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Thursday, October 13, 2016


Rama IX, more popularly known as King Bhumibol Adulyadej of Thailand, passed away today.  He was the second son and was born in Cambridge, Massachusetts, but became king through various mysterious acts of violence, with at least one conspiracy theory linking him to his older brother's (King Mahidol) assassination.

I've been to that country more than 25 times, but never met, nor even saw, him.  I have lectured at the Mongkut (Rama IV) Institute of Technology and Chulalongkorn (Rama V) University.  I title this posting The King and I because King Bhumibol had a kind of omnipresence throughout the Nation, and also because the world best knows the country through those films and Broadway shows.

King Rama IX's rule began on 9 June 1946, meaning he reigned for more than 70 years.  Turns out there have been 16 others who led their country longer, with #1 being Sobhuza II of Swaziland at 82 years and 254 days.  Currently #45 is Elizabeth II, who is approaching 65 years.

King Rama X is Maha Vajirolongkorn, who legally transitions in at a time when the military rules the country.  There is a bit of discomfort because Rama X is close to ousted Prime Minister Thaksin Shinawatra, who is now exiled in Dubai.  King Bhumibol approved 17 military coups.  King Vajirolongkorn might have a mind of his own.  He is 64 years old and the only son.  He was largely schooled in the United Kingdom and Australia, is a career officer (General, Admiral and Air Chief Marshal) and is a qualified military pilot.  He owns two Boeing 737s.

He divorced his first wife, got married to an actress, but had a scandalous falling out, marrying for the third time to a commoner.  But, alas, he divorced her, and who knows what is in his future.  He has seven children.  His parents (with mother Queen Sirikit), in contrast, had a fairytale romance involving courtship in Paris and a happy marriage.  Here is an early photo of Royal Family.

A calmer and more stable succession would have been Princess Sirindhorn, who is highly respected by the masses and linked with the military.  Her older sister married a foreigner and cannot become the heir.  Sirindhorn has a PhD in developmental education, and her only training outside the country was at Peking University for a month.  The Princess speaks fluent English, French and Chinese, plus she is currently studying German and Latin.  She teaches at the Royal Military Academy. 

The King of Thailand has little real power, but more than Queen Elizabeth II.  Rama X will be able to veto laws and approve cabinet members.  He has an important say in military rule, and here is where problems could well occur.

The Royal Family is said to have a net worth of $30 billion.  The British Crown Estate is valued at $10 billion, with Buckingham Palace alone said to be estimated at $5 billion, and the Crown Jewels up to $8 billion.  The government also gives Queen Elizabeth II $13 million/year and another $36 million to carry out her duties.

There is something called lese majeste, where you can't insult the King.  This law also remains throughout Europe and the Middle East.  Tourists in Thailand can be arrested for any slight, as Oliver Jufer received 10 years in jail for defacing a poster of King Bhumibol.  The King pardoned him after a year, and he was immediately deported.  Thanakorn Siripaiboon, a factory worker, supposedly received a 37 year sentence for INSULTING THE KING'S DOG!!!  It was, of course, more than that, for he also accused the military of corruption.  Earlier this year Siripaiboon was bailed out for $14,700, which means, he is still not exactly in the clear.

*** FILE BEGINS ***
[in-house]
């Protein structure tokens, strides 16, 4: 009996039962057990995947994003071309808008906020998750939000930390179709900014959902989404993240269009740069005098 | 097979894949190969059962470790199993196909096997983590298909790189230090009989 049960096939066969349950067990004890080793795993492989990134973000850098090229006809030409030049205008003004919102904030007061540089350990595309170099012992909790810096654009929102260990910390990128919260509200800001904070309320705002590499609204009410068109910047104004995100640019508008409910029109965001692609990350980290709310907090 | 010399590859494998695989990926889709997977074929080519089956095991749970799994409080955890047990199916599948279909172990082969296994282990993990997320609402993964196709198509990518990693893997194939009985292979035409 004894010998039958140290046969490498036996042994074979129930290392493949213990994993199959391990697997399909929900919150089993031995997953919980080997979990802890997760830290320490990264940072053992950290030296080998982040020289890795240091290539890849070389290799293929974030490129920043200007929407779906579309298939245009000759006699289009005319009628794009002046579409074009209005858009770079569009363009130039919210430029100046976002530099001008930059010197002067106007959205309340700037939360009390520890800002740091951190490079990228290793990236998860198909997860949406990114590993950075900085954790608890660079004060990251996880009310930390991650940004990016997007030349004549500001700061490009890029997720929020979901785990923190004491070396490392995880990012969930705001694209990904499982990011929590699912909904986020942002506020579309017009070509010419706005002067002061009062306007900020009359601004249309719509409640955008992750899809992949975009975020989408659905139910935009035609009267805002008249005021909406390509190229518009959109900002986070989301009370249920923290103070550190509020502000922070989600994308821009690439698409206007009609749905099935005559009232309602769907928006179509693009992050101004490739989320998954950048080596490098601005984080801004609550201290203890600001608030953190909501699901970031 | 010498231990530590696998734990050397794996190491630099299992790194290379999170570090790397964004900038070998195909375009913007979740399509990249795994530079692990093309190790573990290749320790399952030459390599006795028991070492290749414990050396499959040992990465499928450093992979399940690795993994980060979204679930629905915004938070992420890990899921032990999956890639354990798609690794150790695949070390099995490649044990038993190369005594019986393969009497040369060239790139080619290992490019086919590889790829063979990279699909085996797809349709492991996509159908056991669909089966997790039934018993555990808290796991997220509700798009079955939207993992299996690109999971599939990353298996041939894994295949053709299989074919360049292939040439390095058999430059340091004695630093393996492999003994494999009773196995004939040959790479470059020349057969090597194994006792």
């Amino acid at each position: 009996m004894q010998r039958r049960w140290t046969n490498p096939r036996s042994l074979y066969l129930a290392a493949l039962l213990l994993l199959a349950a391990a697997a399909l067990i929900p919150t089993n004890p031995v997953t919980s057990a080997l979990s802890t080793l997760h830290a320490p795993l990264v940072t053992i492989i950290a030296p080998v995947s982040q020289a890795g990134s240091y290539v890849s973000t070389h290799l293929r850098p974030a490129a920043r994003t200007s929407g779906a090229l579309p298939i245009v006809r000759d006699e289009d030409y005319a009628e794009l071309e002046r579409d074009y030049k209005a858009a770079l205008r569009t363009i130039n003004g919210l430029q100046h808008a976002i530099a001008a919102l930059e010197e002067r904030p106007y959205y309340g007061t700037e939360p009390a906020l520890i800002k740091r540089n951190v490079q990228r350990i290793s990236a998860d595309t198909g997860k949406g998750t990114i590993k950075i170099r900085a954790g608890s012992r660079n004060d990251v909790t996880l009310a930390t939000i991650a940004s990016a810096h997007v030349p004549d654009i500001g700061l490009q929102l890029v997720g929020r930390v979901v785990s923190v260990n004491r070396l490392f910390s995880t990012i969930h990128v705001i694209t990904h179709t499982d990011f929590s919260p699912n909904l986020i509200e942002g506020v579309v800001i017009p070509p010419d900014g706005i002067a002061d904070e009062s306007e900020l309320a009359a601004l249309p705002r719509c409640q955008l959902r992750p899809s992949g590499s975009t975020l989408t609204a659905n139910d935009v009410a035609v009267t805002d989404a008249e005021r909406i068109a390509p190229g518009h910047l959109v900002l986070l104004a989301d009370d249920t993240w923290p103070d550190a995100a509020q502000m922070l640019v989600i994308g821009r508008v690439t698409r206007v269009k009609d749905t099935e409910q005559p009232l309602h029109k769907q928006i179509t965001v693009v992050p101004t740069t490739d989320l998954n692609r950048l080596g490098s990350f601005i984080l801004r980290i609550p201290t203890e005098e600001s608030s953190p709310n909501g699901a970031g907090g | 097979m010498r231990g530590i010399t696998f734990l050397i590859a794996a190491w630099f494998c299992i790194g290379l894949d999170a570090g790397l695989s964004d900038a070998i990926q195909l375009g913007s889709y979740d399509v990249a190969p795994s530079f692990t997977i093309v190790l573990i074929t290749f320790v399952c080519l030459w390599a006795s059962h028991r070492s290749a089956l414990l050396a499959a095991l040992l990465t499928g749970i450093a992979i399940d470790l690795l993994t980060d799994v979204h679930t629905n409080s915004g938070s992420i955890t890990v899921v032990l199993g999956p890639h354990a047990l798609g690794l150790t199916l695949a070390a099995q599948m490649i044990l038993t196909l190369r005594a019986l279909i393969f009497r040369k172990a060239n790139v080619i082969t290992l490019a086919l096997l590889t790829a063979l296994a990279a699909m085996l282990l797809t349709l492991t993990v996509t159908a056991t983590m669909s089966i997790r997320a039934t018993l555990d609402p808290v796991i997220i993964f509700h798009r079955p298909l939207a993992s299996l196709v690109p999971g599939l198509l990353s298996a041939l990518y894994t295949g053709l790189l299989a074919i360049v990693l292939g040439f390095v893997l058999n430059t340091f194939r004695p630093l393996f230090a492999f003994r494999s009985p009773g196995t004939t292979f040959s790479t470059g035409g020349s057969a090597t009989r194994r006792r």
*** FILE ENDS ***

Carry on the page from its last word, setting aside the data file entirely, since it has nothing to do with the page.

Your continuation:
Finally, the Chakri dynasty began with Rama 1 in 1737, who began construction of the Grand Palace (above), the country's premier attraction.  The first "celebrity" king was Rama IV, Mongkut (right).  He ruled from 1804 to 1868, and we now very well know about his encounter with Anna Leonowens (left), who from the age of 31 taught in the royal court from 1862 to 1867, because this assignment became Anna and the King in 1944, a semi-fictional biographical novel by Margaret Landon.

Two years later came the first film, Anna and King of Siam, featuring Irene Dunne (read about her in my posting yesterday) and Rex Harrison as Mongkut.  A more recent Anna and the King in 1999 had Jody Foster and Chow Yun-Fat, as the King.  I could be wrong, but I don't think either film has ever been shown in Thailand, and mostly because the King is not portrayed to perfection.  As penalties are possible, best not to talk stink about the Royal Family when you get there.

Richard Rogers and Oscar Hammerstein II in 1951 wrote and produced The King and I, with Gertrude Lawrence and Yul Brynner, and they both earned Tony Awards for their performances.  So far, then, Mongkut played by an Englishman and a Russian (Brynner was born in Russia).  There have been many revivals, with in 1996 Lou Diamond Phillips, mother was Filipino, playing the King.    

The most appropriate King was Kan Bonfils (right) in the the 2000 London revival, for he was Vietnamese.  Then last year Ken Watanabe (Japan) won a Tony for playing the King, followed by Daniel Dae Kim (Korean) earlier this year.

The eye of Hurricane Nicole at 120 MPH is pummeling Bermuda as I write this blog.  However, Nicole is not further expected to encounter any major population base

In the West Pacific, Tropical Storm Sarika will become a typhoon and roll over the Philippines:

All models show Sarika on a path sufficiently north of Manila.


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